I have to confess, I don’t really know the night sky too well, I only know some of the more famous constellations and where you can find certain planets but that’s about it. However I’ve always had a fascination with astronomy and I am always on the lookout for significant events in the astronomical calendar. This month saw the annual Geminids meteor shower one of the most frequent meteor shows of the year with up to 100 meteor showers visible per hour at its peak. I decided to view the Geminids from my back yard on a cold cloud free night which seemed ideal for night time photography as well.
The images below show what can be achieved with a relatively straight forward set up. A tripod is a must along with a shutter release cable or similar remote trigger. Which comes onto two important considerations when photographing the night sky; 1) How long to expose your image and 2) digital noise.
I used the “500 rule” as a guide to decide on the maximum length of your exposure to ensure stars were free of blur. Realistically there is always going to be some star blur especially noticeable if you zoom in at 100% crop.
Maximum exposure time = “500 rule” / focal length of lens
Using a shorter exposure and a low ISO setting ensured my images were relatively noise free. This isn’t always possible of course however and I generally find an ISO setting of up to 800 and even 1600 perfectly acceptable. Modern digital sensors do a remarkable job of minimising any noise in low light.
Using digital manipulation software such as Adobe Photoshop or Lightroom allowed me to make a few tweaks to greatly enhance the final image. First of all I had to tackle image noise. I reduced the noise by adjusting the noise luminance scale in Lightroom, increasing it to about + 40. Next I adjusted the colour balance to a cooler 3800 kelvins. Some suggest going even colder to around 3000k, although I personally think this is too blue. I then increased the image contrast and adjusted the other basic sliders such as shadow and highlights until the image appeared more striking. The clarity slider was then adjusted to about +80 to make the stars really shine and the sharpening tool was also used a moderate amount. These basic adjustments really help an image of the night sky stand out by enhancing the stars against the dark sky. It is completely subjective so it is worth experimenting with the levels to see what works best for you. There are plenty of excellent resources on the internet dedicated to post processing night sky photographs.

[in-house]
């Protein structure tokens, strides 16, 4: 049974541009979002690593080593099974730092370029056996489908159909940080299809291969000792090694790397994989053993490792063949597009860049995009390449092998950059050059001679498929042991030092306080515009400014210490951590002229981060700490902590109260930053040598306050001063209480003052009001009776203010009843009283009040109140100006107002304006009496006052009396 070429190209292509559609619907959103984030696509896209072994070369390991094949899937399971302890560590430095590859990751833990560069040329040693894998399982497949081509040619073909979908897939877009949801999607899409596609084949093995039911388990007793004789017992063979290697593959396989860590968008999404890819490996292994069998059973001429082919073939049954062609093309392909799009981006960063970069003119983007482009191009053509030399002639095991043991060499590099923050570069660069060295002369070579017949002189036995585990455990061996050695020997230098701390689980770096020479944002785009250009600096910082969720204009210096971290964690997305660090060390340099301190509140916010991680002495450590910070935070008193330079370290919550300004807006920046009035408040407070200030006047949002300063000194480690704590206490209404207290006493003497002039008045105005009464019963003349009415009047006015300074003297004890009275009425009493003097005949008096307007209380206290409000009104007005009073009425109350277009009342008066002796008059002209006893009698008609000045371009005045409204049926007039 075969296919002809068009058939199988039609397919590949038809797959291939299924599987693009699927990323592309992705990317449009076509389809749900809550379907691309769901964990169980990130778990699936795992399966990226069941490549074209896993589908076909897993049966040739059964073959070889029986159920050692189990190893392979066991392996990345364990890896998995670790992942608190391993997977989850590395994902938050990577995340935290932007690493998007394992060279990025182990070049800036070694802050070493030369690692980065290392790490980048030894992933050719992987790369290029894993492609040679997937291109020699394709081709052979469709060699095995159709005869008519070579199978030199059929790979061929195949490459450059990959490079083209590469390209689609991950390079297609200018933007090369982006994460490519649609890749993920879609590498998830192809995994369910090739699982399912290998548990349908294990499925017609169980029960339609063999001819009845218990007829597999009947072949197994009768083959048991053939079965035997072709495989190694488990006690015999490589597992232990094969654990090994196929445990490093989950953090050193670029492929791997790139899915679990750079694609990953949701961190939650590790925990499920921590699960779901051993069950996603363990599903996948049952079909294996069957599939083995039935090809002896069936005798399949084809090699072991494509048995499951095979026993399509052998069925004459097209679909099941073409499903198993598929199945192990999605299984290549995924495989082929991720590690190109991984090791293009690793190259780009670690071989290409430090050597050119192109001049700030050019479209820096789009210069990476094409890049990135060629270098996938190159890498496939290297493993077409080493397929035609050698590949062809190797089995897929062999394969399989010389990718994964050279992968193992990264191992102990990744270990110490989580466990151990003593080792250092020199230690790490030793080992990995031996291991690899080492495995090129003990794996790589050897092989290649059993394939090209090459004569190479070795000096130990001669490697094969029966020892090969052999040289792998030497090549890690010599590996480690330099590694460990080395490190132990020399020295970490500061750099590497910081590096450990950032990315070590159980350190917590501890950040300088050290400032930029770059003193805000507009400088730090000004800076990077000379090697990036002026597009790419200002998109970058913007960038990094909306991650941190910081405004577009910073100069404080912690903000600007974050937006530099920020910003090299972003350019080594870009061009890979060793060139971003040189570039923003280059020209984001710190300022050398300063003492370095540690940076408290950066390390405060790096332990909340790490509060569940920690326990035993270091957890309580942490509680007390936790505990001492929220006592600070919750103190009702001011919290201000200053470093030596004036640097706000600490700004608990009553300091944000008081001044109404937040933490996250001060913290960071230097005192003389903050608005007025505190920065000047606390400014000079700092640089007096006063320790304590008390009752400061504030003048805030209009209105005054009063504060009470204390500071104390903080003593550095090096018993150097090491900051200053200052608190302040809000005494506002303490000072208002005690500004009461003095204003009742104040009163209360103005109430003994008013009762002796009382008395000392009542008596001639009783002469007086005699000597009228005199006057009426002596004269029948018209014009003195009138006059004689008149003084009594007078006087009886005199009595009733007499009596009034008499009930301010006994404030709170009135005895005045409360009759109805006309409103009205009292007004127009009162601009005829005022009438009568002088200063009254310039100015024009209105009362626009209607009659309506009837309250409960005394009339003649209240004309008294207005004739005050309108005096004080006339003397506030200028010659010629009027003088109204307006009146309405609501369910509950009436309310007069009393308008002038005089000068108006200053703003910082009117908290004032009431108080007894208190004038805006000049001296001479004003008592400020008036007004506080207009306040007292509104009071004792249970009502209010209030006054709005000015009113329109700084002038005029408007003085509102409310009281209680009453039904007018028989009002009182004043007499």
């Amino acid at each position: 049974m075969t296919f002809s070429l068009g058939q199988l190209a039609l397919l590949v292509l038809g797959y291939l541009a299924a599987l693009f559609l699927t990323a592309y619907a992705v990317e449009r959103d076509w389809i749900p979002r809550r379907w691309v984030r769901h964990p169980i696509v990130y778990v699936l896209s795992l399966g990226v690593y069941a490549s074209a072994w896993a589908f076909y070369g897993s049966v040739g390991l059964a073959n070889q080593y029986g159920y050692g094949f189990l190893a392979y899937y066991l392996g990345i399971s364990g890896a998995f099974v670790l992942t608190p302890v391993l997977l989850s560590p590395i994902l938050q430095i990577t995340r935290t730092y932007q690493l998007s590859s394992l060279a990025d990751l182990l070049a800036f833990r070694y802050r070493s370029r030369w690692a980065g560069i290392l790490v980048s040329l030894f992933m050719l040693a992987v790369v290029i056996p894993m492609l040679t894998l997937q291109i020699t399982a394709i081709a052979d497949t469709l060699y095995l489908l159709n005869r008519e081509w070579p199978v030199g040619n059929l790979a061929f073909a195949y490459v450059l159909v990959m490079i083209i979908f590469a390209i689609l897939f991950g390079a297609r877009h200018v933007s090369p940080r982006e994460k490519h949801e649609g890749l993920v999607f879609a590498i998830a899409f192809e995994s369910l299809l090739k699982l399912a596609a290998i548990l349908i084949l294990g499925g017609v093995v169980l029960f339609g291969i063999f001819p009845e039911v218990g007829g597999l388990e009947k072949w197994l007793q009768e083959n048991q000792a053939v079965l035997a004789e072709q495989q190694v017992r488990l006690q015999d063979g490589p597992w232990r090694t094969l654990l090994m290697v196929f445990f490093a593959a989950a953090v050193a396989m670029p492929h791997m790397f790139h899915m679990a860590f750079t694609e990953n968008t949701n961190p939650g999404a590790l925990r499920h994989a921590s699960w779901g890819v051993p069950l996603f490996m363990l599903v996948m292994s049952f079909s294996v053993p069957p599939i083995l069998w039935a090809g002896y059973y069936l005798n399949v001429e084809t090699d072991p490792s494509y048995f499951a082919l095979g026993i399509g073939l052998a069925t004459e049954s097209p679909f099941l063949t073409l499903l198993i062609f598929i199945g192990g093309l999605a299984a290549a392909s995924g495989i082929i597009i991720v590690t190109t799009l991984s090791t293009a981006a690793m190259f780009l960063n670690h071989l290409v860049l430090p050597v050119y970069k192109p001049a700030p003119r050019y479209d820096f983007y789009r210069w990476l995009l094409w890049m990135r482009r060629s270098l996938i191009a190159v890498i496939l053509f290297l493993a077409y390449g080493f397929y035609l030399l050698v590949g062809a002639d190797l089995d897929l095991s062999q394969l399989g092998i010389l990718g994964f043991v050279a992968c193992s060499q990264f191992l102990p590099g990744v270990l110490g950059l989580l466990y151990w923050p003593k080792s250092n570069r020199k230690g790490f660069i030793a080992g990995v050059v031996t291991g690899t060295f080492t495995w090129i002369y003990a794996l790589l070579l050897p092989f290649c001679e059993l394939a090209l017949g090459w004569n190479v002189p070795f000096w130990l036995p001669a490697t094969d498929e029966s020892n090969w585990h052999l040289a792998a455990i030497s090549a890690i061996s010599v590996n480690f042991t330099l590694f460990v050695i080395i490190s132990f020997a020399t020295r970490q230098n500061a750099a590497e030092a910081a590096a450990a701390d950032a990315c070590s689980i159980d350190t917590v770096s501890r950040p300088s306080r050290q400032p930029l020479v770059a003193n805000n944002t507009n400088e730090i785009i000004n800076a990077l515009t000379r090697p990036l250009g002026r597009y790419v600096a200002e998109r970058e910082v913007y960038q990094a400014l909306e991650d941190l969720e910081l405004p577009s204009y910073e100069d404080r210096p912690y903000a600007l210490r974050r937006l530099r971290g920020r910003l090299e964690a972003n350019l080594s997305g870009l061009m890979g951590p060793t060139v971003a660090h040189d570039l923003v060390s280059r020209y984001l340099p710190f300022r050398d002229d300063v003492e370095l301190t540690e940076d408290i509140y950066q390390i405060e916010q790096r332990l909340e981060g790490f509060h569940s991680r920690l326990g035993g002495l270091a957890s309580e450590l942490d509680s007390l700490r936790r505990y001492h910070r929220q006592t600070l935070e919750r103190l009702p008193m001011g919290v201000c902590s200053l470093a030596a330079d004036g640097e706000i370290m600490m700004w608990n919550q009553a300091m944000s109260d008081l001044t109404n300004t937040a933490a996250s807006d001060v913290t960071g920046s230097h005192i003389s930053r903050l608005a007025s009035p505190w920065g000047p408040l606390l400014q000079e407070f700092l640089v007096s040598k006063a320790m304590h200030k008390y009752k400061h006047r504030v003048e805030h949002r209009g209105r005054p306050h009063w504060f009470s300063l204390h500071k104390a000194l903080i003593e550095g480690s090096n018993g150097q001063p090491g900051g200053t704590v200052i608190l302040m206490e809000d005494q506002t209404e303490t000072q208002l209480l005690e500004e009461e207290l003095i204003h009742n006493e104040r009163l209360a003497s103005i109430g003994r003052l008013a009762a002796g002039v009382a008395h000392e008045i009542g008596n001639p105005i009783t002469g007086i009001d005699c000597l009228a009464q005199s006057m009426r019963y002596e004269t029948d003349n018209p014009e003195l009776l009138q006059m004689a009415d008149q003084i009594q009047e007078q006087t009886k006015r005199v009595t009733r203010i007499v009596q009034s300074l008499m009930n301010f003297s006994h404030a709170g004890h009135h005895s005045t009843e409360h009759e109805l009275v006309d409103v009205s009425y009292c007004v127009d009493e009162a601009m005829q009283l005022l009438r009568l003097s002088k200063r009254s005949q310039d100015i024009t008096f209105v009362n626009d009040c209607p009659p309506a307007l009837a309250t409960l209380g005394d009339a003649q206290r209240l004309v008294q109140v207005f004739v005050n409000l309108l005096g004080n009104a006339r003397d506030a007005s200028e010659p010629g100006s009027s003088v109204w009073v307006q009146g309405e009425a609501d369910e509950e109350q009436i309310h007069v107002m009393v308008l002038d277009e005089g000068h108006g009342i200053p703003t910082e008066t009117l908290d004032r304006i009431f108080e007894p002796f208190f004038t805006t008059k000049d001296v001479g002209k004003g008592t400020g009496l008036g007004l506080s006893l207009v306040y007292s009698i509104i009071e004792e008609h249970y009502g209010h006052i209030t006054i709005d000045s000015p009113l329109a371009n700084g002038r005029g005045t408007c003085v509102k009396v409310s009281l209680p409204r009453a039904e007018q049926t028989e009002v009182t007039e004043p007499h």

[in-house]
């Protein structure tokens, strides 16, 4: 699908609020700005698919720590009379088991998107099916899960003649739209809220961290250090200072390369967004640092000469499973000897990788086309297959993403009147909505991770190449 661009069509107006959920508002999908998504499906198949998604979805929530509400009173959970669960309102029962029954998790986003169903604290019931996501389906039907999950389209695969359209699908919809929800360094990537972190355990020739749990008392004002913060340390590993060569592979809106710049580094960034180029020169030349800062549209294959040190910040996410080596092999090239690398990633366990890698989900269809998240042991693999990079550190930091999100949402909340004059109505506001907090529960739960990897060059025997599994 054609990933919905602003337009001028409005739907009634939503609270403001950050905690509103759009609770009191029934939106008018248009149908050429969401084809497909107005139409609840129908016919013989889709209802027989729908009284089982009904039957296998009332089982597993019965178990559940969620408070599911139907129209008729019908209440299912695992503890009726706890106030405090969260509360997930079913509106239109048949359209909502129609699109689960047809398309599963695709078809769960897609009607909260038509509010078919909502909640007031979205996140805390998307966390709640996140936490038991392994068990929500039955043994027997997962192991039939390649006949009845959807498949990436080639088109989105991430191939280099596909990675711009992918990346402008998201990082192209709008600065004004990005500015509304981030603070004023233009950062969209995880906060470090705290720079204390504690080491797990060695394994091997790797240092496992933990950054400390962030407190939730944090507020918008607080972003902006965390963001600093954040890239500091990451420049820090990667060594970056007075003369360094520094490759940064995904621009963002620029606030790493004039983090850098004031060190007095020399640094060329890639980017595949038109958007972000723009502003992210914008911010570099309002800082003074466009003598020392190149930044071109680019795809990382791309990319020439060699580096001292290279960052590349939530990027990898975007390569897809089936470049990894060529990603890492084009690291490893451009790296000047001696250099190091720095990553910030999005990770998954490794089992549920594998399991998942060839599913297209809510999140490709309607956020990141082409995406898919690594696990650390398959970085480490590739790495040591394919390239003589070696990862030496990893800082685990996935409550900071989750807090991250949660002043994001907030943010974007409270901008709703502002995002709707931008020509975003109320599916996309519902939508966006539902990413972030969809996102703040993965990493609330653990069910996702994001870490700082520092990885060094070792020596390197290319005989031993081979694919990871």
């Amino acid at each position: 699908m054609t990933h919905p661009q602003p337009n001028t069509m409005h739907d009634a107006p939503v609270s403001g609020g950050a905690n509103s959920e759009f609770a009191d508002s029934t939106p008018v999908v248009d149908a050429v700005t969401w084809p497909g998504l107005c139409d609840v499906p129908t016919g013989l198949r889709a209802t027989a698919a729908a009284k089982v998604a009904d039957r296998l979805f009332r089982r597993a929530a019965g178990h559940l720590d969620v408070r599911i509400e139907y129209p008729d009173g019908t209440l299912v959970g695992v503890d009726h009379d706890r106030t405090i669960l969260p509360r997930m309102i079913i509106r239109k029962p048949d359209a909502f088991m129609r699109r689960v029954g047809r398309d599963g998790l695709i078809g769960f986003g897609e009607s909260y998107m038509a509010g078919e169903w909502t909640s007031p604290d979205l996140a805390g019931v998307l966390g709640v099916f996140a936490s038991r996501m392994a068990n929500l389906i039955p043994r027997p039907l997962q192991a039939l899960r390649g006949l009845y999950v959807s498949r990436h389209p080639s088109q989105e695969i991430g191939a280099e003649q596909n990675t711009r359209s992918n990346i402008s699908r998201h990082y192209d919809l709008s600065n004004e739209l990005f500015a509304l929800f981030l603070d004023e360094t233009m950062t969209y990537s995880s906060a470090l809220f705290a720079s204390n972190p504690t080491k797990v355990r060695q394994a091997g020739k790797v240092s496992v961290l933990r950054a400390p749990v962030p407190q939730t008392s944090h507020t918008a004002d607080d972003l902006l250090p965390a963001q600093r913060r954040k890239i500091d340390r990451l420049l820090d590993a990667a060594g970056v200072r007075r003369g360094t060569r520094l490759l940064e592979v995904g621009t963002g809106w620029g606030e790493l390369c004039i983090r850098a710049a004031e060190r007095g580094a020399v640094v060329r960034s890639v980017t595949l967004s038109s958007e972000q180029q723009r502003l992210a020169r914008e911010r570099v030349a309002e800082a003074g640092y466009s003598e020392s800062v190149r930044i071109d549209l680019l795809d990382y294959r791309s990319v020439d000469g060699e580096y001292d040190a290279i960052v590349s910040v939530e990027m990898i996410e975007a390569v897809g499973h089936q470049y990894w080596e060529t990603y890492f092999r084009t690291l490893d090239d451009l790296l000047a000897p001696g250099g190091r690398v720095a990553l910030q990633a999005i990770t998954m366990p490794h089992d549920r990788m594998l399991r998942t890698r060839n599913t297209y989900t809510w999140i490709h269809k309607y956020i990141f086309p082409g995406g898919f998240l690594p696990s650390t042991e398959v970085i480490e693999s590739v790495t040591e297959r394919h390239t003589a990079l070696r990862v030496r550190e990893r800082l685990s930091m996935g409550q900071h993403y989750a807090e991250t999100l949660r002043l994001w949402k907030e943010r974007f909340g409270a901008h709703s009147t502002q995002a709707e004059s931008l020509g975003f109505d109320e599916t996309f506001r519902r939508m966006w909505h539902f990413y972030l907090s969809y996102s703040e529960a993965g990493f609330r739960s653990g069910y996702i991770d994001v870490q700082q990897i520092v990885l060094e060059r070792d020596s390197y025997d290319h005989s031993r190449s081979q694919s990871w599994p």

My top tips:
- Choose a cold, cloud free night ideally around new moon.
- Use a sturdy tripod, mirror lock up and a remote shutter release to prevent unintentional blur. Most modern cameras feature a ‘bulb’ long exposure setting.
- Ensure you wrap up warm and have a torch handy with you.
- Use a wide angle lens with a wide aperture. A 14mm-20mm is ideal for night sky landscapes.
- Manual focus at infinity. Focusing is particularly difficult so it helps to use your camera’s “Live View” and your widest aperture to focus.
- Use the “500 rule” as a rule of thumb for calculating your exposure, to ensure your stars remain sharp. Remember to factor in any crop magnification to your calculation (Nikon DX 1.5x, Canon APS-C 1.6x).
- Use a high ISO setting - as high as ISO 1600 works very well and allows you to capture images you would otherwise not be able to. A lower ISO setting minimises image ‘noise’.
- Complete some post-processing concentrating on noise luminance slider first then the others. Adjust the colour balance to your liking and ramp up the clarity slider!
- Get to know the night sky, study maps or use a phone app. Polaris ‘North Star’ is an obvious starting point for star trails.